About the homeschooling that's on the front page of this week's Journal. I've experienced many students who experience the homeschool atmosphere. Parents, I'm not going to say they're not dedicated, but they're not qualified, some parents, to educate their child. When the high expectations for these children to get into college, most of them don't meet that, because they don't have the necessary books or information to get their child to that level of college. Most of all, from the experience that I've had working with parents, they want their children to constantly go on field trips and socialize, which is fine to an extent. Even though some children get bullied at school, it is not fair for some of these children to sit home. They need the interaction with a group of children and they need to learn about routine. They need to learn schedules. Homeschooling can be fine for a few people, but you need a school to support you to do homeschooling.

Wow.

It’s safe to assume that since the writer did not self- identify as a formerly homeschooled child that they are a product of a public or private school. I’m not certain what is worse, the writer’s writing skills or the logic that assumes that no homeschoolers are exposed to bullies, routines, and schedules. I routinely bully my homeschooled children by giving them wedgies and swirlies, knocking their books out of their hands as they pass by, cornering them in the bathroom and demanding their allowance, and shooting them in the back of their heads with spit balls while they try to take a creation based, evolution denying, science exam. I’ve got to recreate the socialization experience of public schools, you know. The idea that most homeschoolers cannot get into college is laughable.

It is ironic that the people who claim that homeschooling is bad because it promotes narrow thinking demonstrate very narrow thinking in their writing. Maybe, just maybe, if any of these writers took the time to visit a well run homeschool, they’d have an opinion based in something other than their own myopic view of education. 

Now it's time to leave the carnival.  These carnies are a bit creepy.

13 comments:

Papa Bear said...

Maybe you should make this a regular feature. You could post quotes of anti-homeschoolers saying dumb things, juxtaposed with reports of homeschooled students winning awards, scholarships, admission to the US Air Force, Military, or Naval Academy, etc.

Kathleen said...

You put on a very good homeschool, er, anti-homeschool carnival!

TheRextras said...

An intelligently designed post! However, as for repeats, "Never dignify your enemies with recognition." Kathleen Parker

Passing on a lengthy discussion of the exact interpretation of Ms. Parker's words - just that I wouldn't be giving those I disagree with too much space on my blog. (Yes, I have given some space to them - with requisite disagreeing words.)

Have you seen Ben Stein's documentary "Expelled!"? Barbara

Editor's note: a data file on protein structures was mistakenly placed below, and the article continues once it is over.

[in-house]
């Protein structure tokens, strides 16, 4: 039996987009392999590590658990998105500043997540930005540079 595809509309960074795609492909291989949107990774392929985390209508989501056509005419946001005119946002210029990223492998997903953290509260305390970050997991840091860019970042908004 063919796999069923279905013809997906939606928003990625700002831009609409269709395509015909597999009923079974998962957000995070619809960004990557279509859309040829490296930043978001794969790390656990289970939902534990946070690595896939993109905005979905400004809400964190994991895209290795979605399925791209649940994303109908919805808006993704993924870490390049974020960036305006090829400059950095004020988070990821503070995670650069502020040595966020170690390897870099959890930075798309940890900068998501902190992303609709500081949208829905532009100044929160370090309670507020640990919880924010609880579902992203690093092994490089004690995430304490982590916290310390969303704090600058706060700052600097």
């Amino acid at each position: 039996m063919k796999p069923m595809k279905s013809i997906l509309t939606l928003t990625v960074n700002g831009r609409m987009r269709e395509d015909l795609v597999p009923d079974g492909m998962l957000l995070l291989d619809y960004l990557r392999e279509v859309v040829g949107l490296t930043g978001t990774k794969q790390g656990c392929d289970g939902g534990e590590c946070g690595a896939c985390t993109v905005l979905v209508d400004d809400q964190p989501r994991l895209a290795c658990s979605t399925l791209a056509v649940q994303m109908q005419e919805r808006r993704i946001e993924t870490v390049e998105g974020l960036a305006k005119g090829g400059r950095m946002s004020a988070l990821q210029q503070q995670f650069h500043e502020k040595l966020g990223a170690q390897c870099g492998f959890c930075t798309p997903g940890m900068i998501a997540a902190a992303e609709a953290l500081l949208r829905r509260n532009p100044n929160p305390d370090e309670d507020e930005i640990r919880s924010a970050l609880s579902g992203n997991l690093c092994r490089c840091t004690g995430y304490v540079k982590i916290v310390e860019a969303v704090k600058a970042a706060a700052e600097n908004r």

Opus #6 said...

Many liberals in particular don't trust Americans to raise their own children. Parents who prefer to protect their children from liberal educational institutions are the most dangerous of all.

GingerB said...

Despite my liberal tendancies (and I have many!) I do respect homeschoolers. And you will be pleased to hear that in Utah, in years past, the homeschool team won the statewide Mock Trial competition and went to the national competition.

Michelle said...

Oh, I've been doing it all wrong. You see, I thought homeschoolers were unsocialized-now we socialize too much? Its always something with these people. Its too bad their "education" of homeschooling is so poor.
As always, another entertaining post on your part!

Andini Rizky said...

Anti-homeschooling carnival? Very funny, and a great idea. Looking forward for the next one.

Victoria said...

Blahaha I just posted something similar on my blog!

Laura said...

Thanks for scooping up big helpings of narrow-mindedness and serving them back to us with sprinkles of irony, the only way they're palatable. Normally I can't stomach all the anger and judgment displayed by such folks but you make it almost nourishing. Thanks!

NCLighthousekeeper said...

Found you through the Carnival of Homeschooling, and enjoyed your post. Great job.

Anonymous said...

I have always wondered why we once were a nation of free thinking, west-ward bound, homeschooling people seeking religious freedoms. Where did all of that go? It is what our nation was founded on. I guess people must have not studied the history books.

jugglingpaynes said...

Loved your anti-homeschooling carnival! You are hilarious!

Peace and Laughter,
Cristina

Dianna Narciso said...

I'm sorry it took me so long to find this article. I've no idea why I'm mentioned in it. My article most certainly did state that secular textbooks are widely available. I even linked to the online store that I shop at, as a homeschooler.